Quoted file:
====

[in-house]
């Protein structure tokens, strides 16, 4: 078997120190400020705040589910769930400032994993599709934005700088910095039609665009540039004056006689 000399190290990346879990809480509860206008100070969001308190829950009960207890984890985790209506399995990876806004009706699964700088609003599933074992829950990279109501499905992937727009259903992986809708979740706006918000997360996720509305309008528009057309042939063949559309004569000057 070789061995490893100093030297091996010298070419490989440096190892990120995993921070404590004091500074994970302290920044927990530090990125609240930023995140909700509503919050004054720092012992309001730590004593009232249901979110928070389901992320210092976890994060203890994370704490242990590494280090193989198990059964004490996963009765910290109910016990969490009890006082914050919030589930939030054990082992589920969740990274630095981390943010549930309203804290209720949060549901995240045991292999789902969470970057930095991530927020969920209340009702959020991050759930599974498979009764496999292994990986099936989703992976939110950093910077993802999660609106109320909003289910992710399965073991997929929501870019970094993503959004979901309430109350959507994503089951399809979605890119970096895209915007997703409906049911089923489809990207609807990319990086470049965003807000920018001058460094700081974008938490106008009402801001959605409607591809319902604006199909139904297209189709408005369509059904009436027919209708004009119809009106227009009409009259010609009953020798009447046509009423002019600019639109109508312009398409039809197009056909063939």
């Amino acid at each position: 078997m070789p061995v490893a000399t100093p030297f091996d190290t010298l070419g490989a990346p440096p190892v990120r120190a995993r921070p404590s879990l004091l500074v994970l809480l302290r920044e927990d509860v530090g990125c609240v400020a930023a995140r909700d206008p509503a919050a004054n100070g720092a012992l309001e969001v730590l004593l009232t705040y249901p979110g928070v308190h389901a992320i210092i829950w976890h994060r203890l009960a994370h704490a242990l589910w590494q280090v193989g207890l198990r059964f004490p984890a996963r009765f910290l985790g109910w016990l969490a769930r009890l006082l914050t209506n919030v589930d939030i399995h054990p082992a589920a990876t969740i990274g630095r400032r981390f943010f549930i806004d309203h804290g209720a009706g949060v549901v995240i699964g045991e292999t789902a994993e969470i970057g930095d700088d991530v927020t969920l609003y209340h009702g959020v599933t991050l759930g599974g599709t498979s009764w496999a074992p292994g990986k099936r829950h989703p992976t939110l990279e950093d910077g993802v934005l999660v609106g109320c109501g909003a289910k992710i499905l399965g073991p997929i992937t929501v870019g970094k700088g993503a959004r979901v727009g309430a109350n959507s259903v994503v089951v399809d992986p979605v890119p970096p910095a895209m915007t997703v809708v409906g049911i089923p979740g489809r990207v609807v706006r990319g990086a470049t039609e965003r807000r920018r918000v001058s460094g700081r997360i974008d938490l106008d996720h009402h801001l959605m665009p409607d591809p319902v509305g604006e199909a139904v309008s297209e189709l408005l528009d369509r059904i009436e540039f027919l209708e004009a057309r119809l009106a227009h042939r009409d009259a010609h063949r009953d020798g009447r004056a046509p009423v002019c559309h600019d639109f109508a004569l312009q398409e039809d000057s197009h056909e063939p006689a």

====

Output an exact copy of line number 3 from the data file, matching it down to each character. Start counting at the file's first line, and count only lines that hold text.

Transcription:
């Amino acid at each position: 078997m070789p061995v490893a000399t100093p030297f091996d190290t010298l070419g490989a990346p440096p190892v990120r120190a995993r921070p404590s879990l004091l500074v994970l809480l302290r920044e927990d509860v530090g990125c609240v400020a930023a995140r909700d206008p509503a919050a004054n100070g720092a012992l309001e969001v730590l004593l009232t705040y249901p979110g928070v308190h389901a992320i210092i829950w976890h994060r203890l009960a994370h704490a242990l589910w590494q280090v193989g207890l198990r059964f004490p984890a996963r009765f910290l985790g109910w016990l969490a769930r009890l006082l914050t209506n919030v589930d939030i399995h054990p082992a589920a990876t969740i990274g630095r400032r981390f943010f549930i806004d309203h804290g209720a009706g949060v549901v995240i699964g045991e292999t789902a994993e969470i970057g930095d700088d991530v927020t969920l609003y209340h009702g959020v599933t991050l759930g599974g599709t498979s009764w496999a074992p292994g990986k099936r829950h989703p992976t939110l990279e950093d910077g993802v934005l999660v609106g109320c109501g909003a289910k992710i499905l399965g073991p997929i992937t929501v870019g970094k700088g993503a959004r979901v727009g309430a109350n959507s259903v994503v089951v399809d992986p979605v890119p970096p910095a895209m915007t997703v809708v409906g049911i089923p979740g489809r990207v609807v706006r990319g990086a470049t039609e965003r807000r920018r918000v001058s460094g700081r997360i974008d938490l106008d996720h009402h801001l959605m665009p409607d591809p319902v509305g604006e199909a139904v309008s297209e189709l408005l528009d369509r059904i009436e540039f027919l209708e004009a057309r119809l009106a227009h042939r009409d009259a010609h063949r009953d020798g009447r004056a046509p009423v002019c559309h600019d639109f109508a004569l312009q398409e039809d000057s197009h056909e063939p006689a």